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Ask Dave

Not Wanting to be the Safety Net

Rose is concerned that she will be paying for the irresponsibility of her in-laws money behavior.

QUESTION: Rose in Utah is worried her in-laws aren't handling their money well. They don't budget, and they struggle with savings. They often borrow money from family. She's concerned they will rely on her and her husband to support them later in life.


ANSWER: It's hard to work with people in your family who are misbehaving. It's potentially painful and potentially volatile. You may not get a good reaction because they don't think there's a problem. You really can't fix a problem for someone who doesn't think there's a problem.

You can work on this at whatever point you choose. You don't have to work on it today, and they haven't asked for help. Until the problem is serious, you don't have to deal with it if you don't want to. I'm all right with just stepping back for now because they are very unlikely to listen to you. You'd need to have a very unusual relationship, and these people don't seem to be people that are built that way. They are just irresponsible.

Let's pretend that your mom weighed 500 pounds. Obviously, she's killing herself with that level of extreme obesity. If she wants to lose weight, the motivation has to come from within. It doesn't come from the outside, even though you know she's killing herself and she knows it. If she just thinks she's large and jolly, then it's hard to get them to change their eating habits.

It's the same kind of thing here. This is a habit pattern; it's an issue of discipline. I don't know that you're going to change it for them. Now, I might approach some of the sources and try to get them shut off. That would be people like your brothers and sisters and anyone they are getting money from. I might talk to them and say you're worried about mom and dad and that when people give them money, it enables their bad behavior.

You are giving a 500-pounder a bag of chocolate chip cookies. You have to stop that. You're killing them because they'll come to the end of this and none of you will want to support them. You could talk to some of the brothers and sisters because they probably don't like it, they are just guilted into it.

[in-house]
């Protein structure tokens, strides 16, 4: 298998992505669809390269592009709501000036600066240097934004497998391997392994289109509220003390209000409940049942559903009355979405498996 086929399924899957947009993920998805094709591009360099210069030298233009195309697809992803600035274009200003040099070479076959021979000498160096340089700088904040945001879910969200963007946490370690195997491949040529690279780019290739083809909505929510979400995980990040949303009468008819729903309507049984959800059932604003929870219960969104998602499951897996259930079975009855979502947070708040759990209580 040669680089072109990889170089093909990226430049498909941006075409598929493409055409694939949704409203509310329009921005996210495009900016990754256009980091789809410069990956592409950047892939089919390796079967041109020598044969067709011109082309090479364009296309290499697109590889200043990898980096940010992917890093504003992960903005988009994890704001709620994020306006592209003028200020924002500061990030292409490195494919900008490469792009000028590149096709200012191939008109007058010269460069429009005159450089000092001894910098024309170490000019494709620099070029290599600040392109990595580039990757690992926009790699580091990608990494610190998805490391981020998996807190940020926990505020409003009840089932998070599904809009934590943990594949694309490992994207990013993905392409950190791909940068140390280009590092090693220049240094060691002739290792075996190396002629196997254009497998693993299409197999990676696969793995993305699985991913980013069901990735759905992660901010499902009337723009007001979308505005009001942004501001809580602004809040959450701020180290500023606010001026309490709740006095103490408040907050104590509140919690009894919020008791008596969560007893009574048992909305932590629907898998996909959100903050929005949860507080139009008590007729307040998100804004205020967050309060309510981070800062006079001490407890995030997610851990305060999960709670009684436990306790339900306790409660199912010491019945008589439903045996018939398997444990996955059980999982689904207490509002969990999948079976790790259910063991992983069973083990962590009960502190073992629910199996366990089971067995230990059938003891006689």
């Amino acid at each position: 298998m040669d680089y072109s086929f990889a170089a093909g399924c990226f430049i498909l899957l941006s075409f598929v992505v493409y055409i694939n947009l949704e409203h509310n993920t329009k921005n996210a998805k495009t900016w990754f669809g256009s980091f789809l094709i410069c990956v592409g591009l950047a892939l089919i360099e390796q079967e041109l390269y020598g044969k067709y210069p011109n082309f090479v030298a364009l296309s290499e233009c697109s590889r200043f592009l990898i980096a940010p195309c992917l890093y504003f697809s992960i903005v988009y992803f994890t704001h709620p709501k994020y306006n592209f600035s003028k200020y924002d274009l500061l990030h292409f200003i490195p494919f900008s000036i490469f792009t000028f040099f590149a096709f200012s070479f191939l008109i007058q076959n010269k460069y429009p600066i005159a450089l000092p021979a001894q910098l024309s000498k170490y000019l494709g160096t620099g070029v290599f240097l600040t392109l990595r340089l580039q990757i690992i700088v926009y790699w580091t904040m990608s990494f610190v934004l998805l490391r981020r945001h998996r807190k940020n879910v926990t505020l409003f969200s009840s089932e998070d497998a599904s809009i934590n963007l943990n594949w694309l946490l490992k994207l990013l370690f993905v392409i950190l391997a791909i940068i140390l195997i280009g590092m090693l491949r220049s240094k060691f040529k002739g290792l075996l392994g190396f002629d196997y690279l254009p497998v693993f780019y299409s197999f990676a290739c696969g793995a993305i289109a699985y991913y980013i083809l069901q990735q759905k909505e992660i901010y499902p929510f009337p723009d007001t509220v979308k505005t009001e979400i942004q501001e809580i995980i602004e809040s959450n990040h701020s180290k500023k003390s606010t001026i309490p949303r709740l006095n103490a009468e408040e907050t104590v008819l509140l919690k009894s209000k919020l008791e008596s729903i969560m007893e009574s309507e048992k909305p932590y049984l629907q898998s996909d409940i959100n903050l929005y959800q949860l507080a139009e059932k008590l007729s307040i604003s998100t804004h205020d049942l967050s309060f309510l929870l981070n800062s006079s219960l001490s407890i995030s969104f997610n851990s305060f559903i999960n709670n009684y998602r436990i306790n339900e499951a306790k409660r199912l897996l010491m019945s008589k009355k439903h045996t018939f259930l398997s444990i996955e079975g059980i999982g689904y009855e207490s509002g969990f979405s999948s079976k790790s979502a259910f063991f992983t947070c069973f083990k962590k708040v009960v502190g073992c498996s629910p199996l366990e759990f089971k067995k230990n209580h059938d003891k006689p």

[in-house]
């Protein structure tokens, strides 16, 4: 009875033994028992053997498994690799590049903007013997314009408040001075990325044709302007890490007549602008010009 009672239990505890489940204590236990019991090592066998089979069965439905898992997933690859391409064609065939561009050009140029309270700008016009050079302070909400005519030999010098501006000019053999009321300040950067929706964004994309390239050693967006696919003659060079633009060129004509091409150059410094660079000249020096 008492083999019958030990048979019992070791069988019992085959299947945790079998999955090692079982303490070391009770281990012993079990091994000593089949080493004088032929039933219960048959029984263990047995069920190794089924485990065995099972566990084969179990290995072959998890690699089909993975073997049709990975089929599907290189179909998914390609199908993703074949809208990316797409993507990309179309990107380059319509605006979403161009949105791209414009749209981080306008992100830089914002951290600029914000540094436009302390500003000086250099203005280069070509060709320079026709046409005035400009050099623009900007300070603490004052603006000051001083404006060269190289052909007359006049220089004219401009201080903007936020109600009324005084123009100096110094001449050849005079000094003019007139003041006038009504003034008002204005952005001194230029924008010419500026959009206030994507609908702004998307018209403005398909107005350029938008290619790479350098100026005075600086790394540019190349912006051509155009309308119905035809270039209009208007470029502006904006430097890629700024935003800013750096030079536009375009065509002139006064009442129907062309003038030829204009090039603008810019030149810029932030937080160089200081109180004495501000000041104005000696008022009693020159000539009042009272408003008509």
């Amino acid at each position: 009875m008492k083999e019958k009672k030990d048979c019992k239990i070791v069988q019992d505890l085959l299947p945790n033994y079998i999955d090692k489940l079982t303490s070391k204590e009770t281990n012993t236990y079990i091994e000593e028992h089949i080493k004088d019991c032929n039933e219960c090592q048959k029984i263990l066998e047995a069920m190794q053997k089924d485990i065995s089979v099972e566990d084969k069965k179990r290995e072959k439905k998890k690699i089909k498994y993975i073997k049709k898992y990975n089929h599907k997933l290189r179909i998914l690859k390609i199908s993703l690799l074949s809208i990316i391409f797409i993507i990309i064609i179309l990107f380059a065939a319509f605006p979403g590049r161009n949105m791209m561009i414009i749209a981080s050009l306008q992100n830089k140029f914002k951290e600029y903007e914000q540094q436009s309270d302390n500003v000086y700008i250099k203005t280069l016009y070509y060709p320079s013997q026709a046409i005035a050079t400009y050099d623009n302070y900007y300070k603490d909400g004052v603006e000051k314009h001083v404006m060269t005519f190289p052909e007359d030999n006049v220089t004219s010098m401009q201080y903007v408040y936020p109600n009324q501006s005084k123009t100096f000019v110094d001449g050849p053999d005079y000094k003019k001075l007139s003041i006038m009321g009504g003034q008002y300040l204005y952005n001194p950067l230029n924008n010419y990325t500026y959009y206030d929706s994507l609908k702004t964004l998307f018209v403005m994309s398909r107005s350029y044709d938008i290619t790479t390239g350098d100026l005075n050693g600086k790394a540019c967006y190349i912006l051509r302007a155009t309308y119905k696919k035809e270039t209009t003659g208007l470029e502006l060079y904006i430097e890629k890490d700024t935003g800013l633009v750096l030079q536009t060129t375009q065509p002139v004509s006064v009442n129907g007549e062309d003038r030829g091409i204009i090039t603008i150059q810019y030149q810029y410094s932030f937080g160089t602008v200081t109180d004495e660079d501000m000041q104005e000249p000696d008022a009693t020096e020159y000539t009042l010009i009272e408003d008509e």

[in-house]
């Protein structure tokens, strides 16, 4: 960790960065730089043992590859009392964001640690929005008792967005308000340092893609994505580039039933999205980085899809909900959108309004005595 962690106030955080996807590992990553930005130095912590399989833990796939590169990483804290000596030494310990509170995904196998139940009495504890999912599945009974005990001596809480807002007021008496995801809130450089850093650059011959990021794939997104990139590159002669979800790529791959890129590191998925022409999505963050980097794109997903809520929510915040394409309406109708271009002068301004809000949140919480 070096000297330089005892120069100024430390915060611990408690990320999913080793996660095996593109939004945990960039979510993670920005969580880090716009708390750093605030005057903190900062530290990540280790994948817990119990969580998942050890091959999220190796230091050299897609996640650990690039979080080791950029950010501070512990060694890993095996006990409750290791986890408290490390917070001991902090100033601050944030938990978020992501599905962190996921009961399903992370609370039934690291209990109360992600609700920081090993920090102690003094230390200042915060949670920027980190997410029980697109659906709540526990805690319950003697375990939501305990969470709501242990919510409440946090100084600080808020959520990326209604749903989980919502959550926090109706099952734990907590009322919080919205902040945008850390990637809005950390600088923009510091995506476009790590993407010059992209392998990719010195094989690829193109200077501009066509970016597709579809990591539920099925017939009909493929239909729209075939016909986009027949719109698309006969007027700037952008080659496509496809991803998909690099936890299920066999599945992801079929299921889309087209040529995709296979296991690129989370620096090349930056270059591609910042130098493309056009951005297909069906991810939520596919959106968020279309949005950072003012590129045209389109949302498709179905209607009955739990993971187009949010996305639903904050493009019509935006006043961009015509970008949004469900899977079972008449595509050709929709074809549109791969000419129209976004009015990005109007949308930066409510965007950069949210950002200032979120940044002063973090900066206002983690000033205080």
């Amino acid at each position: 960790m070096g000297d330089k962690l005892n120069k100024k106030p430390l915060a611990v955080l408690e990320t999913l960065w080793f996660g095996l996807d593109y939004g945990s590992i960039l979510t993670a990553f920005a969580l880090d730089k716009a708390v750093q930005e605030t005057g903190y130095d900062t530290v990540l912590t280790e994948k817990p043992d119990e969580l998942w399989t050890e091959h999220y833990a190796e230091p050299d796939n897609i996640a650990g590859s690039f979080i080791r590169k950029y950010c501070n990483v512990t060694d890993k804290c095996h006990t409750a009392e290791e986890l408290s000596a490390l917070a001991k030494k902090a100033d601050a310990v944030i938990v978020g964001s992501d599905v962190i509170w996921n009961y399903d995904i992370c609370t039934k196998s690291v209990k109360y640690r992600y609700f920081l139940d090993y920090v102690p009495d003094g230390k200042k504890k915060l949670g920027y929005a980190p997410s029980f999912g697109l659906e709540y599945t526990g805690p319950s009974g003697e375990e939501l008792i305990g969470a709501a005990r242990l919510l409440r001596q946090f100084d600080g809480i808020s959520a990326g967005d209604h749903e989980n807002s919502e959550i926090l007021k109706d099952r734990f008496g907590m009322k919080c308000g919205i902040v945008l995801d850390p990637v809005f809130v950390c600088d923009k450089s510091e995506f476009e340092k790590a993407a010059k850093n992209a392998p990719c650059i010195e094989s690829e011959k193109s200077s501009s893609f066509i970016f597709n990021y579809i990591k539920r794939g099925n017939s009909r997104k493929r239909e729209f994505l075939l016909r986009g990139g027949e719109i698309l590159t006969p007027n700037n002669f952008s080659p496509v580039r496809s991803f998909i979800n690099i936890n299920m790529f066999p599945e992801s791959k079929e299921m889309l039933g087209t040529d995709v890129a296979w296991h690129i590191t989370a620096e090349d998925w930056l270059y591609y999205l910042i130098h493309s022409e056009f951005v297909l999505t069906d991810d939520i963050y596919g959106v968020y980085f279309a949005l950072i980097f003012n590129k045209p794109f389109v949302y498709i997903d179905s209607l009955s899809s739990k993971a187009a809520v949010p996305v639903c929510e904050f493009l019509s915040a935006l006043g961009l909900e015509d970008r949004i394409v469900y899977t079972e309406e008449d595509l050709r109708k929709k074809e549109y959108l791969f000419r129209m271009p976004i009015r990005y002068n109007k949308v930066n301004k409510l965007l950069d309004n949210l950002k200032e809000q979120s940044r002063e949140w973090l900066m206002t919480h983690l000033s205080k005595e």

A great book to hand out for Christmas is Boundaries by Dr. Henry Cloud. These people violate boundaries and just think that their kids will take care of them. How sad of a statement is that? What that says is that they are doofuses. It's not funny–it's heartbreaking. I think that's how you approach it.

I'm not sure you can get to them. If you guys are working our plan, you can just give out The Total Money Makeover to everyone including your parents and tell them all that it's what you're doing and you know it's working for you and that if you can ever help them with anything, you'd love to. Give the books to the other kids too, so they'll stop giving the parents money.

If we can shut off the parents' supply, that's good because I want them to have some problems. I want to create problems for these people so then they know something's wrong. They don't feel any pinch right now, and I want them to feel it. When they feel it, they'll stick their head up and realize that it's painful. Then someone can help them and advise them and show them what to do. But I don't spend a lot of time with people, even in my profession, trying to help people that don't want to be helped.

Get those books and continue to live your life in front of them. Also pray for them and try to find someone that they trust and they think a lot of who might speak into their life. But it's very difficult to hear life advice on this level from your 23-year-old. Very few relationships allow that. We call it the powdered-butt syndrome: Once someone's powdered your butt, they don't want your opinion about money.